- "The Mosaic Theory of the Fourth Amendment," 111 Michigan Law Review 311 (2012). - (SSRN)
- "Defending Equilibrium-Adjustment," 125 Harvard Law Review Forum 84 (2012). - (SSRN)
- "Why Courts Should Not Quantify Probable Cause," in The Political Heart of Criminal Procedure: Essays On Themes of William J. Stuntz, edited by Michael Klarman, David Skeel, and Carol Steiker, at 131 (Cambridge University Press) (2012). - (SSRN)
- "An Equilibrium-Adjustment Theory of the Fourth Amendment," 125 Harvard Law Review 476 (2011). - (SSRN)
- "Fourth Amendment Remedies and Development of the Law: A Comment on Camreta v. Greene and Davis v. United States," 2011 Cato Supreme Court Review 237 (2011) (symposium). - (SSRN)
- "Use Restrictions and the Future of Surveillance Law," The Brookings Institution, Future of the Constitution Series, Paper No. 11 (2011) (symposium). - (www)
- "Good Faith, New Law, and the Scope of the Exclusionary Rule, 99 Georgetown Law Journal 1077 (2011)." - (SSRN)
- "Ex Ante Regulation of Computer Search and Seizure," 96 Virginia Law Review 1241 (2010). - (SSRN)
- "The Modest Role of the Warrant Clause in National Security Investigations," 88 Texas Law Review 1669 (2010) (symposium). - (SSRN)
- "Vagueness Challenges to the Computer Fraud and Abuse Act," 94 Minnesota Law Review 1561 (2010) (symposium). - (SSRN)
- "Applying the Fourth Amendment to the Internet: A General Approach," 62 Stanford Law Review 1005 (2010). - (SSRN)
- "Fourth Amendment Seizures of Computer Data," 119 Yale Law Journal 700 (2010). - (SSRN)
- "Defending the Third-Party Doctrine: A Response to Epstein and Murphy," 24 Berkeley Technology Law Journal 1229 (2009). - (SSRN)
- "The National Surveillance State: A Response to Balkin," 93 Minnesota Law Review 2179 (2009). - (SSRN)
- "Do We Need A New Fourth Amendment?," 107 Michigan Law Review 951 (2009) (book review issue). - (SSRN)
- "The Case for the Third-Party Doctrine," 107 Michigan Law Review 561 (2009). - (SSRN)
- "The Limits of Fourth Amendment Injunctions," 7 Journal on Telecommunications and High Technology Law 127 (2009) (symposium). - (SSRN)
- "Criminal Law in Virtual Worlds," 2008 University of Chicago Legal Forum 415 (2008) (symposium). - (SSRN)
- "Updating the Foreign Intelligence Surveillance Act," 75 University of Chicago Law Review 225 (2008) (symposium). - (SSRN)
- "Four Models of Fourth Amendment Protection," 60 Stanford Law Review 503 (2007). - (SSRN)
- "How to Read a Legal Opinion: A Guide for New Law Students," 11 The Green Bag 2D 51 (2007). - (SSRN)
- "Blogs and the Legal Academy," 84 Washington University Law Review 1127 (2007) (symposium). - (SSRN)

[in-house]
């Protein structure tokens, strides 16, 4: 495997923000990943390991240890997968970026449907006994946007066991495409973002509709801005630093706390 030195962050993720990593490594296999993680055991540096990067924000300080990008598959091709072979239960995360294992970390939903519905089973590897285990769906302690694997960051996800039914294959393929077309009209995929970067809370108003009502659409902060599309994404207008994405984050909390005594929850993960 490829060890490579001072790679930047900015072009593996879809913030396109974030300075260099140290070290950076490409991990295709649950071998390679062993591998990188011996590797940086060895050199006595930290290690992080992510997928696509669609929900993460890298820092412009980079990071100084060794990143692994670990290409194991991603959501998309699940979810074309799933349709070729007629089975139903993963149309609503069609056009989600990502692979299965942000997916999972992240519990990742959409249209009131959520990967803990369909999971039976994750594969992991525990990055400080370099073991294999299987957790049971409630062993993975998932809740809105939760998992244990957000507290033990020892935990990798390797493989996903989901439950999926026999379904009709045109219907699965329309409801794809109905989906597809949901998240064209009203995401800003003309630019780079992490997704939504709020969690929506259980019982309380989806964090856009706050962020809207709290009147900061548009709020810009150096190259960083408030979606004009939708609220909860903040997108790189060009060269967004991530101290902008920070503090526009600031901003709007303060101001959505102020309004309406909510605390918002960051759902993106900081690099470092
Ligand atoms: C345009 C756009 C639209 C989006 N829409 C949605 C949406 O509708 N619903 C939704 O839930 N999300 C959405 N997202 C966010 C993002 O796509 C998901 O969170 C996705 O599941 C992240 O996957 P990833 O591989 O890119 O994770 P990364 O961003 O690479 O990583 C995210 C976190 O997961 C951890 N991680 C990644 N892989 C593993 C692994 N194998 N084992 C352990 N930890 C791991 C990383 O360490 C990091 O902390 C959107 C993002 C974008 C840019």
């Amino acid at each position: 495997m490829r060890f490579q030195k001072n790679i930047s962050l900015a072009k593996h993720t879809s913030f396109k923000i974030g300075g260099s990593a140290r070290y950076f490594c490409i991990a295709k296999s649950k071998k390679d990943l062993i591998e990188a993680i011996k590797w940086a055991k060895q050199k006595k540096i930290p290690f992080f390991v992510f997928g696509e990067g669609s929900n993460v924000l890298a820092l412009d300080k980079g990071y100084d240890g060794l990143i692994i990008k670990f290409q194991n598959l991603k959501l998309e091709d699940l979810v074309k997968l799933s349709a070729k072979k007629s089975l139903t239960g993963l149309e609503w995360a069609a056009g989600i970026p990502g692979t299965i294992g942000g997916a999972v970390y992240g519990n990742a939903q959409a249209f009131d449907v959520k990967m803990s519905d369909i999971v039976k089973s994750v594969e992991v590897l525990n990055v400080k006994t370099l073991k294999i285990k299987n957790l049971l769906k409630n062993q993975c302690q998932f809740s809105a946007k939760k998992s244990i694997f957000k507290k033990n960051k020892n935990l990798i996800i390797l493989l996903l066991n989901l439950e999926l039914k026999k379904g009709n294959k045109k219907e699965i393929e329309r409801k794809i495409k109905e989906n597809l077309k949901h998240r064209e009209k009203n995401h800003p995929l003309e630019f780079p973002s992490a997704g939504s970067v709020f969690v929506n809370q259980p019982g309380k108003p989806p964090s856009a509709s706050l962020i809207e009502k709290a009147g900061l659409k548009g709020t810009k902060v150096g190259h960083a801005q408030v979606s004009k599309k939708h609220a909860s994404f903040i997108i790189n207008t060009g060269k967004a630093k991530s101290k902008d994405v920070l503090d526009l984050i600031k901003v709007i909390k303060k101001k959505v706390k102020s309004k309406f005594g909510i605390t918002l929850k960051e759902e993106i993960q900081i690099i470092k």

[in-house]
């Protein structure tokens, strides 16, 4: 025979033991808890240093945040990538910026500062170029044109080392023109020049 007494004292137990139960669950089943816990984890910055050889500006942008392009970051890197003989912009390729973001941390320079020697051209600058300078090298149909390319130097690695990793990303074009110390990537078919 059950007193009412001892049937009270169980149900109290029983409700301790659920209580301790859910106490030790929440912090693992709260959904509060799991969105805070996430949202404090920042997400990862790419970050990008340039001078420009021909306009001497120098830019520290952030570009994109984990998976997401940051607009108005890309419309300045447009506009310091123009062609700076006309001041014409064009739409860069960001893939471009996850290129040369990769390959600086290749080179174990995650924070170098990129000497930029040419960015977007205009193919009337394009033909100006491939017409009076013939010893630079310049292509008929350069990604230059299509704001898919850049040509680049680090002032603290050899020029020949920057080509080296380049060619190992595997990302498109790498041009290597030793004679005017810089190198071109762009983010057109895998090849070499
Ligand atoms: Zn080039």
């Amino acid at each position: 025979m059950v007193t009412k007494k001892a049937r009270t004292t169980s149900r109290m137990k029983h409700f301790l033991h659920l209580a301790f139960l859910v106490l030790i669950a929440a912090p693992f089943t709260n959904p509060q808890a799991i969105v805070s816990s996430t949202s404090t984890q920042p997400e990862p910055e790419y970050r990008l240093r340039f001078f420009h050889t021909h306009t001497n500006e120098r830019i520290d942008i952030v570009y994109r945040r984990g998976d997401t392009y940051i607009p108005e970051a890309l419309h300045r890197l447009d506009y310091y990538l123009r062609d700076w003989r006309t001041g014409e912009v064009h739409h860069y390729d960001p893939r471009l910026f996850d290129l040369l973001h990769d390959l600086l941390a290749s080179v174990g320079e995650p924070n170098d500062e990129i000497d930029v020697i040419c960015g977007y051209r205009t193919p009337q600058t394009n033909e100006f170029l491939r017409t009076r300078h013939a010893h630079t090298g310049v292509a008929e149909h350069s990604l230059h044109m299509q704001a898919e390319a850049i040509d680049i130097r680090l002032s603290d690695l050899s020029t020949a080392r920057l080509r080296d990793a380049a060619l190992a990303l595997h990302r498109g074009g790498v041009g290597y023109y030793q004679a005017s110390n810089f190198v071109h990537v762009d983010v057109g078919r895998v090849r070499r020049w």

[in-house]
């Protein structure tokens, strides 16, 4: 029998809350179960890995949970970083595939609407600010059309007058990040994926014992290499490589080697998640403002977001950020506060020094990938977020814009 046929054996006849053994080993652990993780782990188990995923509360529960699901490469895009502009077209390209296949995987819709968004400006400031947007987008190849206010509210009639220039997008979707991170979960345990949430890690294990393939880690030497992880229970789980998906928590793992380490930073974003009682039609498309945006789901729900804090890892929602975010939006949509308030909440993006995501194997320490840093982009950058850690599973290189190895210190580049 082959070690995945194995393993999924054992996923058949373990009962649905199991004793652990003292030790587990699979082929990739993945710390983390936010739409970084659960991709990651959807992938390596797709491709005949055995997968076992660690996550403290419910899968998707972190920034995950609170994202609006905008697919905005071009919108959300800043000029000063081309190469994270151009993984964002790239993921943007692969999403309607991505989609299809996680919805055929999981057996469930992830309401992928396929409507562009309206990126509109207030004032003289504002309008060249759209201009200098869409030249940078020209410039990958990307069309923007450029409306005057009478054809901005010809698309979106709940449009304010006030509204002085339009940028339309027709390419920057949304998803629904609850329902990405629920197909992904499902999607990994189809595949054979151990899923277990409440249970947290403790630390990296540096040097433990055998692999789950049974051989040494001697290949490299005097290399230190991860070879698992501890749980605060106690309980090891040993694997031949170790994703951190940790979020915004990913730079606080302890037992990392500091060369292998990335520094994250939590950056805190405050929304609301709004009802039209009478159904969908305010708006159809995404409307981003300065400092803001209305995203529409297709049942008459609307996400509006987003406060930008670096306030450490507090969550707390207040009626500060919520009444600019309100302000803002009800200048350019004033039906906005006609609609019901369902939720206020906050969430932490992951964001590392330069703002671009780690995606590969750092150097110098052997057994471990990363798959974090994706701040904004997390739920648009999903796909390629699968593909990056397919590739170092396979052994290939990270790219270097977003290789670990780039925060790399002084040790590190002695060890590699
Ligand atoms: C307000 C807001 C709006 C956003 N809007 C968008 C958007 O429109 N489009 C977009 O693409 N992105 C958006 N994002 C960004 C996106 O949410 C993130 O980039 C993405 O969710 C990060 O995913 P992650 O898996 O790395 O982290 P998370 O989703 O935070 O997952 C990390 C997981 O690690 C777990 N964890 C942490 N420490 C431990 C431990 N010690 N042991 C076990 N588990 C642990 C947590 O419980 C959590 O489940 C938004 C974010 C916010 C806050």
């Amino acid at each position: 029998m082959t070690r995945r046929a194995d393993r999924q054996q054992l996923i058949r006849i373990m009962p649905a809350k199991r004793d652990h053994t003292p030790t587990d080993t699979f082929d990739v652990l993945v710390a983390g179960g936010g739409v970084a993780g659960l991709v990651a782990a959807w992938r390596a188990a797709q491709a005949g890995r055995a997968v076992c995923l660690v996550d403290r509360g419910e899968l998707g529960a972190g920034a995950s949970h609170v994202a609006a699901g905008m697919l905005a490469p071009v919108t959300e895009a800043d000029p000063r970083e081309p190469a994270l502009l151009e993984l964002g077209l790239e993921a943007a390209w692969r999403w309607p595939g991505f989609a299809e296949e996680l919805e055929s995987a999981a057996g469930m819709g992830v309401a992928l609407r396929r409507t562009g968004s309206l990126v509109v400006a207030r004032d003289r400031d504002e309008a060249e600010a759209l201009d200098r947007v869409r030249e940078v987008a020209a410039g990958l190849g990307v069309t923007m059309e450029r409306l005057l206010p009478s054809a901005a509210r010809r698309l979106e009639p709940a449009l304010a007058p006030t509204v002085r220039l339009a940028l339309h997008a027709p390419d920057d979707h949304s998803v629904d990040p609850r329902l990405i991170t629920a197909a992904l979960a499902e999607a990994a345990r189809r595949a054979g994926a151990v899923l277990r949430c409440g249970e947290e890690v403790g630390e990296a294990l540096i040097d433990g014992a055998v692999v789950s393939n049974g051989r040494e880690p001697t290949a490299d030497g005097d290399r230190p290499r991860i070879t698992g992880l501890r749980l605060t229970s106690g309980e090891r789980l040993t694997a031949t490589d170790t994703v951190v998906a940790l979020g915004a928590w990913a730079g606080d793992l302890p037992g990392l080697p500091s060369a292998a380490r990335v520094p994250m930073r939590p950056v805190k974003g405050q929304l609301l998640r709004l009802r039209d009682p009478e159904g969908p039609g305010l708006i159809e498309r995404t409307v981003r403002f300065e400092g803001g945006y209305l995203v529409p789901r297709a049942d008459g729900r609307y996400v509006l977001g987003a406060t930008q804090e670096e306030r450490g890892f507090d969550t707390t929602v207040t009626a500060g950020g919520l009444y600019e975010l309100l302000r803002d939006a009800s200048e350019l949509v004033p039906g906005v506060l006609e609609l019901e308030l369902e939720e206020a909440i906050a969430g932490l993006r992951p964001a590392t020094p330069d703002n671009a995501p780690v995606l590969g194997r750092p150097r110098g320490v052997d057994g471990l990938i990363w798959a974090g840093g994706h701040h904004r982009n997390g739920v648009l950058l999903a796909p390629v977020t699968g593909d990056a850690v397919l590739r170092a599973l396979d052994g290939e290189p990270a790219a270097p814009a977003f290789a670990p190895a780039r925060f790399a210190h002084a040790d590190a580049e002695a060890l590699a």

- "Enforcing Law Online," 74 University of Chicago Law Review 745 (2007) (book review). - (SSRN)
- "Searches and Seizures in a Digital World," 119 Harvard Law Review 531 (2005). - (SSRN)
- Essay, "Digital Evidence and the New Criminal Procedure," 105 Columbia Law Review 279 (2005). - (SSRN)
- "Congress, the Courts, and New Technologies: A Response to Professor Solove," 74 Fordham Law Review 779 (2005) (symposium). - (SSRN)
- "Search Warrants in an Era of Digital Evidence," 75 Mississippi Law Journal 85 (2005) (annual 4th Amendment symposium). - (SSRN)
- "Virtual Crime, Virtual Deterrence: A Skeptical View of Self-Help, Architectural Solutions, and Civil Liability," 1 Journal of Law, Economics, And Policy 197 (2005) (symposium). - (SSRN)
- "Technology, Privacy, and the Courts: A Reply to Colb and Swire," 102 Michigan Law Review 933 (2004). - (SSRN)
- "The Fourth Amendment and New Technologies: Constitutional Myths and the Case for Caution," 102 Michigan Law Review 801 (2004). - (SSRN)
- "Foreword: The Future of Internet Surveillance Law," 72 George Washington Law Review 1139 (2004) (symposium).
- "A User’s Guide to the Stored Communications Act, and a Legislator’s Guide to Amending It," 72 George Washington Law Review 1208 (2004) (symposium). - (SSRN)
- "Cybercrime’s Scope: Interpreting 'Access' and 'Authorization' in Computer Misuse Statutes," 78 New York University Law Review 1596 (2003). - (SSRN)
- "Internet Surveillance Law After the USA Patriot Act: The Big Brother That Isn’t," 97 Northwestern University Law Review 607 (2003). - (SSRN)
- "Lifting the 'Fog' of Internet Surveillance: How a Suppression Remedy Would Change Computer Crime Law," 54 Hastings Law Journal 805 (2003) (symposium). - (SSRN)
- "The Problem of Perspective in Internet Law," 91 Georgetown Law Journal 357 (2003). - (SSRN)
- "A Lukewarm Defense of the Digital Millennium Copyright Act," in Copy Fights: The Future of Intellectual Property in the Information Age (Cato Institute 2002). - (SSRN)
- "Computers and the Patent System: The Problem of the Second Step," 28 Rutgers Computer & Technology Law Journal 47 (2002) (symposium). - (SSRN)
- "The Fourth Amendment in Cyberspace: Can Encryption Create A 'Reasonable Expectation of Privacy?'", 33 Connecticut Law Review 503 (2001). - (SSRN)
- "Rethinking Patent Law in the Administrative State," 42 William & Mary Law Review 127 (2000). - (SSRN)
- "Are We Overprotecting Code? Thoughts on First-Generation Internet Law," 57 Washington & Lee Law Review 1287 (2000).
- "The Decline of the Socratic Method at Harvard," 78 Nebraska Law Review 113 (1999). - (SSRN)
- "Shedding Light on Chevron: An Empirical Study of the Chevron Doctrine in the U.S. Courts of Appeals," 15 Yale Journal On Regulation 1 (1998). - (SSRN)
FACULTY IN THE NEWS
Camille Gear Rich was interviewed about the university's Diversity, Equity and Inclusion Week. "Everyone has some issue of difference that they're negotiating," said Gear Rich. "if we can use those things as a bridge to start having these broader conversations, then everyone feels included and feels like they have something to offer."
Dorothy S. Lund
"Sexual Harassment and Corporate Law", Berkeley Sustainable Business and Investment Forum Academic Roundtable, University of California Berkeley, Berkeley, CA.
“Contingent Fees and Access to Justice,” Faculty Colloquium, Notre Dame Law School, Notre Dame, IN.
"Contingent Fees and Access to Justice" (with Eric Helland), Civil Procedure Workshop, Stanford Law School, Palo Alto, CA.